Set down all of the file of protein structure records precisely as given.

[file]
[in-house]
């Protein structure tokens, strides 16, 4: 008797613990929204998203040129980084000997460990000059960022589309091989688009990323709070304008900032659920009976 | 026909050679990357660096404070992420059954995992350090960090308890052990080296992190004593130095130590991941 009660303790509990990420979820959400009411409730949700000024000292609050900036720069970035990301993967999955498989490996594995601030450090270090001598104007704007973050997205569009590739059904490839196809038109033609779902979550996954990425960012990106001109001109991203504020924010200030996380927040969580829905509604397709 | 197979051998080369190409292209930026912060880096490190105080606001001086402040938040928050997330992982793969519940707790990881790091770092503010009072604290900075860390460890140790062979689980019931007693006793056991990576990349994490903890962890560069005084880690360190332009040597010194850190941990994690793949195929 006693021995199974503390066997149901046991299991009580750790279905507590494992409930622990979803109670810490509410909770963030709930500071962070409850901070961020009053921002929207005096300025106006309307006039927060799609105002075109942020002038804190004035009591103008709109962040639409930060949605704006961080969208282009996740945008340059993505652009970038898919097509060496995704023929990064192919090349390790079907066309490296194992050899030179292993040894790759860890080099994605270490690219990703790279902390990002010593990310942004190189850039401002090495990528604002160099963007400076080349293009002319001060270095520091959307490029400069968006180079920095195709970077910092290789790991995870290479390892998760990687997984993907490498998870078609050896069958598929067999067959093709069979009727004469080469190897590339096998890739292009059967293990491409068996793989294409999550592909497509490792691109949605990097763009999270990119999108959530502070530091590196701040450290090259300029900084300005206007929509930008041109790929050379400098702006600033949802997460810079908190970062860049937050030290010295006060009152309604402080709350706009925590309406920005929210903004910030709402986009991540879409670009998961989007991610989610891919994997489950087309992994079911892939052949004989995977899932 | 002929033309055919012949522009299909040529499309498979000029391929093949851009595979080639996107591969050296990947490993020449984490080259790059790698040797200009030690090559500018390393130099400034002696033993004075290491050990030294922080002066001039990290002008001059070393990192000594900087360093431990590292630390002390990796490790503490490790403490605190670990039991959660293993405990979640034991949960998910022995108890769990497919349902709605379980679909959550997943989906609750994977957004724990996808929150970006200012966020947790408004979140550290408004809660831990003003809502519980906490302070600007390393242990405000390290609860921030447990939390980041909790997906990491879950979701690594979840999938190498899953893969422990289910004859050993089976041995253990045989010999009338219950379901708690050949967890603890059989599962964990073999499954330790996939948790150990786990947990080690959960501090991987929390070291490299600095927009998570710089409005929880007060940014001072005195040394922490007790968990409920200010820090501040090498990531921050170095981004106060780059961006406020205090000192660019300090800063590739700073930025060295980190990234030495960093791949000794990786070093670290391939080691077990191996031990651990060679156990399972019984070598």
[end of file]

[in-house]
């Protein structure tokens, strides 16, 4: 008797613990929204998203040129980084000997460990000059960022589309091989688009990323709070304008900032659920009976 | 026909050679990357660096404070992420059954995992350090960090308890052990080296992190004593130095130590991941 009660303790509990990420979820959400009411409730949700000024000292609050900036720069970035990301993967999955498989490996594995601030450090270090001598104007704007973050997205569009590739059904490839196809038109033609779902979550996954990425960012990106001109001109991203504020924010200030996380927040969580829905509604397709 | 197979051998080369190409292209930026912060880096490190105080606001001086402040938040928050997330992982793969519940707790990881790091770092503010009072604290900075860390460890140790062979689980019931007693006793056991990576990349994490903890962890560069005084880690360190332009040597010194850190941990994690793949195929 006693021995199974503390066997149901046991299991009580750790279905507590494992409930622990979803109670810490509410909770963030709930500071962070409850901070961020009053921002929207005096300025106006309307006039927060799609105002075109942020002038804190004035009591103008709109962040639409930060949605704006961080969208282009996740945008340059993505652009970038898919097509060496995704023929990064192919090349390790079907066309490296194992050899030179292993040894790759860890080099994605270490690219990703790279902390990002010593990310942004190189850039401002090495990528604002160099963007400076080349293009002319001060270095520091959307490029400069968006180079920095195709970077910092290789790991995870290479390892998760990687997984993907490498998870078609050896069958598929067999067959093709069979009727004469080469190897590339096998890739292009059967293990491409068996793989294409999550592909497509490792691109949605990097763009999270990119999108959530502070530091590196701040450290090259300029900084300005206007929509930008041109790929050379400098702006600033949802997460810079908190970062860049937050030290010295006060009152309604402080709350706009925590309406920005929210903004910030709402986009991540879409670009998961989007991610989610891919994997489950087309992994079911892939052949004989995977899932 | 002929033309055919012949522009299909040529499309498979000029391929093949851009595979080639996107591969050296990947490993020449984490080259790059790698040797200009030690090559500018390393130099400034002696033993004075290491050990030294922080002066001039990290002008001059070393990192000594900087360093431990590292630390002390990796490790503490490790403490605190670990039991959660293993405990979640034991949960998910022995108890769990497919349902709605379980679909959550997943989906609750994977957004724990996808929150970006200012966020947790408004979140550290408004809660831990003003809502519980906490302070600007390393242990405000390290609860921030447990939390980041909790997906990491879950979701690594979840999938190498899953893969422990289910004859050993089976041995253990045989010999009338219950379901708690050949967890603890059989599962964990073999499954330790996939948790150990786990947990080690959960501090991987929390070291490299600095927009998570710089409005929880007060940014001072005195040394922490007790968990409920200010820090501040090498990531921050170095981004106060780059961006406020205090000192660019300090800063590739700073930025060295980190990234030495960093791949000794990786070093670290391939080691077990191996031990651990060679156990399972019984070598």